In this life there are many things to prepare for, but the most important is for our entrance into the kingdom of heaven. I will take you with me, should you want to come along, on my personal journey to the door which will lead to eternity, through which every soul must pass. Where the angel of death waits to ask the all important question, "Are you prepared for the Kingdom?"

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Location: Anacortes, Washington, United States

Two years ago I was diagnosed with pancreatic cancer. I was one of the fortunate ones who survived surgery along with chemo/radiation treatments. Recently, it was discovered that the cancer had returned and although I am again on chemotherapy, in all probability I have perhaps one more year to live. During these last months I would like to share what I have learned about the most important thing we'll ever do in this life and that is, prepare for the kingdom of God.

Tuesday, June 19, 2007

The Divine Schedule

I received a call from Laura’s daughter this morning. (I’m glad I received that letter yesterday, for it helped me accept the events of today.) She said that Laura woke up somewhat, but was still not able to communicate much. But she did say that Laura asked for me, so she put the phone to her ear so I could talk to her. For that I am grateful, because I was able to say a few things that I had wanted to say before she died. Yet it was also heartbreaking because Laura was struggling to say something to me, but she couldn’t. All she could do was make little sounds that no one could decipher. She was in pain, and that’s another reason her daughter called. Even with heavy doses of morphine (when she first started taking it, the dosage was 30mg every 12 hours; now it is 160mg every hour) as well as the sedatives, she is still in pain. But I’m sure her agony isn’t only about physical pain. When one is reduced to such a basic level of functioning, the primal instincts of self-preservation and fear of death surface, along with the sense of helplessness and of being alone—unable to say what one is desperately trying to say. Whatever else may be going on in her soul is something that God infuses in her, and that profound spiritual communion may even be something of which she is not consciously aware—yet everything God does will bear its intended fruit. It is very painful to stand next to her cross, even from a distance, but I’m doing everything I can to be available and to help her. It’s even more difficult for her family who helplessly stand by.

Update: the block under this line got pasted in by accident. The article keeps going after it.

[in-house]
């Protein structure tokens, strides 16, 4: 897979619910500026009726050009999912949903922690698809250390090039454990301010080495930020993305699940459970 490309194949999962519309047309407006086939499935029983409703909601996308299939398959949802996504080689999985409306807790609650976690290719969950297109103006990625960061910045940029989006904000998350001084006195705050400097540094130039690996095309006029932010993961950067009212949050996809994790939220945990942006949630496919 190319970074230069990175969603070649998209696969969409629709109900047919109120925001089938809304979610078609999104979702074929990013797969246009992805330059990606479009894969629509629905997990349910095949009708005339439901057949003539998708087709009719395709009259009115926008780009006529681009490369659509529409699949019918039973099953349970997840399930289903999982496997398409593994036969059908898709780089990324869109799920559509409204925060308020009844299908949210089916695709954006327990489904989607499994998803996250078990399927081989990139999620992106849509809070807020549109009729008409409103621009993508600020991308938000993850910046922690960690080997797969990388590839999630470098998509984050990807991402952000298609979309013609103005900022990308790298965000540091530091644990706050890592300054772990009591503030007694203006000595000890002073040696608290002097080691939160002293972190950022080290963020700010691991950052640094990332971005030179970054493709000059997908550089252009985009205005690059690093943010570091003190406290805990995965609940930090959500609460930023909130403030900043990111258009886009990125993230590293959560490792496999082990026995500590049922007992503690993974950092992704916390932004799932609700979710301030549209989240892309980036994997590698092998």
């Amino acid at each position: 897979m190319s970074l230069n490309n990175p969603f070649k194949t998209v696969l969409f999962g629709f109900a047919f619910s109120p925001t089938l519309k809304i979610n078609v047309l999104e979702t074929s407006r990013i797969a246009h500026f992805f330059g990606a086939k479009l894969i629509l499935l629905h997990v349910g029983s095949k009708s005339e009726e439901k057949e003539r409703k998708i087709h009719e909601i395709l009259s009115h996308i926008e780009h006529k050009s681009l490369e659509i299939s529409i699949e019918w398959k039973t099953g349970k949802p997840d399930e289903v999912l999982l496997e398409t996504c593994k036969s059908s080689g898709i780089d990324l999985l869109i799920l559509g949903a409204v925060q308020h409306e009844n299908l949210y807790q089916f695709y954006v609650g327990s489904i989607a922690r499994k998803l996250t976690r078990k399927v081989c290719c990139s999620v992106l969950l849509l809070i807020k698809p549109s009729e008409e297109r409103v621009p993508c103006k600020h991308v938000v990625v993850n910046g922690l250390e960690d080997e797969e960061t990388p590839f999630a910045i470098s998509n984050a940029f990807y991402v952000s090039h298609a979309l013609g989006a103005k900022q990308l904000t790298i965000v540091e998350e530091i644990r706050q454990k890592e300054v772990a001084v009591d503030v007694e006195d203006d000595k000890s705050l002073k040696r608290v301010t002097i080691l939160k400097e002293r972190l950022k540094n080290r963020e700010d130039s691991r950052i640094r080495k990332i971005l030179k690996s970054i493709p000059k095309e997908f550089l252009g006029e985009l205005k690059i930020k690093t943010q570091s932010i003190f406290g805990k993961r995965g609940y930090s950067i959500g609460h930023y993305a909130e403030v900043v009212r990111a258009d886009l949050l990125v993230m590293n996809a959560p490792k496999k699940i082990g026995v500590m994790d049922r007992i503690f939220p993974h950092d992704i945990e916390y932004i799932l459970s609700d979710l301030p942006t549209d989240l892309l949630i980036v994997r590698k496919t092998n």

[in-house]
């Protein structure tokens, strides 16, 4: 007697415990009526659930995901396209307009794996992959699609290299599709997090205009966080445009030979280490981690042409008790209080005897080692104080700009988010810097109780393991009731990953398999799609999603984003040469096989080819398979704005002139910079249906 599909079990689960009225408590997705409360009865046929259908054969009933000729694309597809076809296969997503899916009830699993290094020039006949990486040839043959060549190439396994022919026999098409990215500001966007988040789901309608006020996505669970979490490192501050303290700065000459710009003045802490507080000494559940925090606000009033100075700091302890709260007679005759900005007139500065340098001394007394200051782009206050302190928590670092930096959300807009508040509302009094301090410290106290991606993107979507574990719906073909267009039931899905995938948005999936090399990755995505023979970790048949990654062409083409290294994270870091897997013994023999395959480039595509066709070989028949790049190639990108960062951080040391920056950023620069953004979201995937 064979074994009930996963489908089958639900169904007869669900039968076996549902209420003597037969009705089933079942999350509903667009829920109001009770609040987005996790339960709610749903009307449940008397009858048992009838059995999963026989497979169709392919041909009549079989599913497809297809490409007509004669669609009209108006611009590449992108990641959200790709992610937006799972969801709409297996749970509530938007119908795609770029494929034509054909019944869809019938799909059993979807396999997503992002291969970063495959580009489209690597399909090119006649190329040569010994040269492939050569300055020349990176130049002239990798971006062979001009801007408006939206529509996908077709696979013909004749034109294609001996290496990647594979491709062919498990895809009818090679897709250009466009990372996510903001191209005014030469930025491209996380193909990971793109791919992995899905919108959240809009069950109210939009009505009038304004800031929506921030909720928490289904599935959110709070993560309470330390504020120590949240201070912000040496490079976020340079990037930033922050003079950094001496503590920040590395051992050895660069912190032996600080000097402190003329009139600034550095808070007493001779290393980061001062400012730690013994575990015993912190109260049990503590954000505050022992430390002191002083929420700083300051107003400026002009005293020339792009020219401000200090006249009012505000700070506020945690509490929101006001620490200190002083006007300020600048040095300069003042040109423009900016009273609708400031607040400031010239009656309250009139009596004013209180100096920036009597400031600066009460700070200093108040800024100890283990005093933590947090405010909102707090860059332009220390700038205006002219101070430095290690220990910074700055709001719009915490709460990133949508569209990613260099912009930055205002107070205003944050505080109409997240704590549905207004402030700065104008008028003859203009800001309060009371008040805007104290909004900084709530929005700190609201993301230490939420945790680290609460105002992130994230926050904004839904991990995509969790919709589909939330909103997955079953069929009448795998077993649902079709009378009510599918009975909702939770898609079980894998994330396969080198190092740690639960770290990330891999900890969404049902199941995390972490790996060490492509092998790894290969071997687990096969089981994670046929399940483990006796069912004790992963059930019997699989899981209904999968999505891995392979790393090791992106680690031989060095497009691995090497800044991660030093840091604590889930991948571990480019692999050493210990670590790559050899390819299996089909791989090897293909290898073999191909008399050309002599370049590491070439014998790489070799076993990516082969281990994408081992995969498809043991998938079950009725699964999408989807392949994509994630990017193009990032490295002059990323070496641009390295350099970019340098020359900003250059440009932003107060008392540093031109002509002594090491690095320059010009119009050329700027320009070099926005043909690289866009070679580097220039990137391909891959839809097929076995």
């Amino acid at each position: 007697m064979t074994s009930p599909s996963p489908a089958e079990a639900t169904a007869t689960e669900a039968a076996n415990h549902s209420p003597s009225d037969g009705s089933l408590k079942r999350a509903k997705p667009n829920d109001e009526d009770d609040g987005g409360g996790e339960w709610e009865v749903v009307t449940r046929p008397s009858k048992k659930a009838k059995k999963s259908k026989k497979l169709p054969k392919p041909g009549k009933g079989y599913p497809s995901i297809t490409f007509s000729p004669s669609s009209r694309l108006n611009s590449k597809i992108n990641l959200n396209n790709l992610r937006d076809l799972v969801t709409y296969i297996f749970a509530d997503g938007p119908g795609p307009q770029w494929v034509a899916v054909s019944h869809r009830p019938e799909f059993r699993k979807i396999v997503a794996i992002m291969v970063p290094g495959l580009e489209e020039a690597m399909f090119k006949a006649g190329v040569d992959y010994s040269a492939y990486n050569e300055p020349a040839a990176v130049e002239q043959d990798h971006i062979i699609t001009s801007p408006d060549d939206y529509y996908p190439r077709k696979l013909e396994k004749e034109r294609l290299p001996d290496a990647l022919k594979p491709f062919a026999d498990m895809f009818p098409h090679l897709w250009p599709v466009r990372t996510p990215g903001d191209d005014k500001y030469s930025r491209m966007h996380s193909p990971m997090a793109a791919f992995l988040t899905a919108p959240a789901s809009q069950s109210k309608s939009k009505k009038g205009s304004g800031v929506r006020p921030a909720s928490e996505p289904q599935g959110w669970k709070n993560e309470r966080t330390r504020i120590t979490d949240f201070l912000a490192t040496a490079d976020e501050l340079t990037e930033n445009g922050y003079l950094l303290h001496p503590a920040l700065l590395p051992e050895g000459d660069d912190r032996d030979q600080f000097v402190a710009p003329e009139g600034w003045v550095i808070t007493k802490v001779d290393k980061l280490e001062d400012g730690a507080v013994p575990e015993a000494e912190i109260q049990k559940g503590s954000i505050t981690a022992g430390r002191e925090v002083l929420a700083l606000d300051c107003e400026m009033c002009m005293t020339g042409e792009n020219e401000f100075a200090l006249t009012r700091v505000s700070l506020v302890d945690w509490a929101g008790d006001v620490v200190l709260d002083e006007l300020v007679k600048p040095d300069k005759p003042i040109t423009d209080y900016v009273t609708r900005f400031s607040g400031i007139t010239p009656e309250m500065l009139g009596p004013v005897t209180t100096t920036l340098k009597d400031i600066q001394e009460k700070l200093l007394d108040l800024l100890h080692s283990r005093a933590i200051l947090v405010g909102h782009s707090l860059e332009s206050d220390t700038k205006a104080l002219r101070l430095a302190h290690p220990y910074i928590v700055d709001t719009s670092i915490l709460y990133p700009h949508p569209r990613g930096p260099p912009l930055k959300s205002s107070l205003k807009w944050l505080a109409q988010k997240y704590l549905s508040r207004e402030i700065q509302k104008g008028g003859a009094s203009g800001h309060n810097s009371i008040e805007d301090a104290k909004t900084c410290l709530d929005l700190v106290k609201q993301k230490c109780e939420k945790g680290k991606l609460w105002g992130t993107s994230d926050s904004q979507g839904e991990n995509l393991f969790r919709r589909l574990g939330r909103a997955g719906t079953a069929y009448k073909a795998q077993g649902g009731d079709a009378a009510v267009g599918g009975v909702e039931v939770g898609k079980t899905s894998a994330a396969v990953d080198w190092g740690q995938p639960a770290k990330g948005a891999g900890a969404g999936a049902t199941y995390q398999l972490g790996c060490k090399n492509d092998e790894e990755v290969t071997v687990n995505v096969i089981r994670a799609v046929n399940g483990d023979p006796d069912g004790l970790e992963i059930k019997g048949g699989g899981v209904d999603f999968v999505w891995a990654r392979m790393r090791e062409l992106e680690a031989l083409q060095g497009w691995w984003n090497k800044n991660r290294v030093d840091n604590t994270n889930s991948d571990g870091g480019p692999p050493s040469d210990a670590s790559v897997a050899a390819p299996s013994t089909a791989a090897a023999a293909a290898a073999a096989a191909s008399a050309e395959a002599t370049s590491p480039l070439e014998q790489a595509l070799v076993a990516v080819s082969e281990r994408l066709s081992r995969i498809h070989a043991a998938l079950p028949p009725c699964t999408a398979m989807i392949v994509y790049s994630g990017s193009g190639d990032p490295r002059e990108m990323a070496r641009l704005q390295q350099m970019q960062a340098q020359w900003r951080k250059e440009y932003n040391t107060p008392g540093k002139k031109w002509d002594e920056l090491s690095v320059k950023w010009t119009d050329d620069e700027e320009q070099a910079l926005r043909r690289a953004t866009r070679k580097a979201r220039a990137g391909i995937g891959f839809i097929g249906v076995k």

The most important thing I told her was something I believe that I heard from the Lord over a week ago, but which I was unable to tell her. During the Creed at Compline, when we said “He was crucified for us,” I looked up at our large icon of the crucifixion and suddenly I heard in my soul: “I am taking her death into Mine.” This must be the reason for her extended suffering. I told her that to comfort her—both so that she understands that her pain is not random or fruitless, but something wholly in God’s hands, and also that she would know that because Jesus is taking her death into his, nothing can separate her from his love. She is safe, secure, and on her way to Heaven. He has done this for her, even though it costs much suffering. I think she needed to know that she was not alone, that even her fears or turmoil do not mean that God is absent, but that this is all part of the mystery of the Cross and that she will soon be free from pain and enjoying the happiness of the blessed. I repeated these and similar things several times so that it would sink in, and I told her I was proud of her for her witness and her sacrifice and suffering for the Lord’s sake.

I also was able to give her a consoling Scripture verse, and I think this was providential, because I was working on a reflection on the “farewell discourses” of Jesus, beginning with chapter 14 of the Gospel of John, when her daughter called, so it was on my computer screen: “I will come and will take you to myself, that where I am, you may be also.” She may be with Him on the Cross now, but soon she will be with Him where He is in his glory and light. I don’t know how much of all this she understood or will be able to remember, but her daughter said she thinks that Laura understands what is said to her, even if she cannot speak. She said that the pain etched in Laura’s face subsided after I talked to her, so I hope that she will have some peace for a while.